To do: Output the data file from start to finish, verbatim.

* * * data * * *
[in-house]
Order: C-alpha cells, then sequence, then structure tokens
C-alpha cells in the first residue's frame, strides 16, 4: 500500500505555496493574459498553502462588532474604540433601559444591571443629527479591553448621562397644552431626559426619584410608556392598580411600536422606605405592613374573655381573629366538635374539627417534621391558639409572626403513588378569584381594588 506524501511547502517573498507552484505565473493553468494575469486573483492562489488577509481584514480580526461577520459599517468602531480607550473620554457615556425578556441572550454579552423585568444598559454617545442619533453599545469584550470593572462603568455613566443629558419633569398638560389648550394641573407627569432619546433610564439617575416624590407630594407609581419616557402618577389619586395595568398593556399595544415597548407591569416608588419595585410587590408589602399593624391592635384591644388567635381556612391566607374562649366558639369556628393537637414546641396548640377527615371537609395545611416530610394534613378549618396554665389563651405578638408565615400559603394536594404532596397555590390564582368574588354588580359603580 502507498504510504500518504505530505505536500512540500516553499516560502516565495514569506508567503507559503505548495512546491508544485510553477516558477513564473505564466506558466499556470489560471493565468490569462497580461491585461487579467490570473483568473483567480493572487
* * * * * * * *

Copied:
[in-house]
Order: C-alpha cells, then sequence, then structure tokens
C-alpha cells in the first residue's frame, strides 16, 4: 500500500505555496493574459498553502462588532474604540433601559444591571443629527479591553448621562397644552431626559426619584410608556392598580411600536422606605405592613374573655381573629366538635374539627417534621391558639409572626403513588378569584381594588 506524501511547502517573498507552484505565473493553468494575469486573483492562489488577509481584514480580526461577520459599517468602531480607550473620554457615556425578556441572550454579552423585568444598559454617545442619533453599545469584550470593572462603568455613566443629558419633569398638560389648550394641573407627569432619546433610564439617575416624590407630594407609581419616557402618577389619586395595568398593556399595544415597548407591569416608588419595585410587590408589602399593624391592635384591644388567635381556612391566607374562649366558639369556628393537637414546641396548640377527615371537609395545611416530610394534613378549618396554665389563651405578638408565615400559603394536594404532596397555590390564582368574588354588580359603580 502507498504510504500518504505530505505536500512540500516553499516560502516565495514569506508567503507559503505548495512546491508544485510553477516558477513564473505564466506558466499556470489560471493565468490569462497580461491585461487579467490570473483568473483567480493572487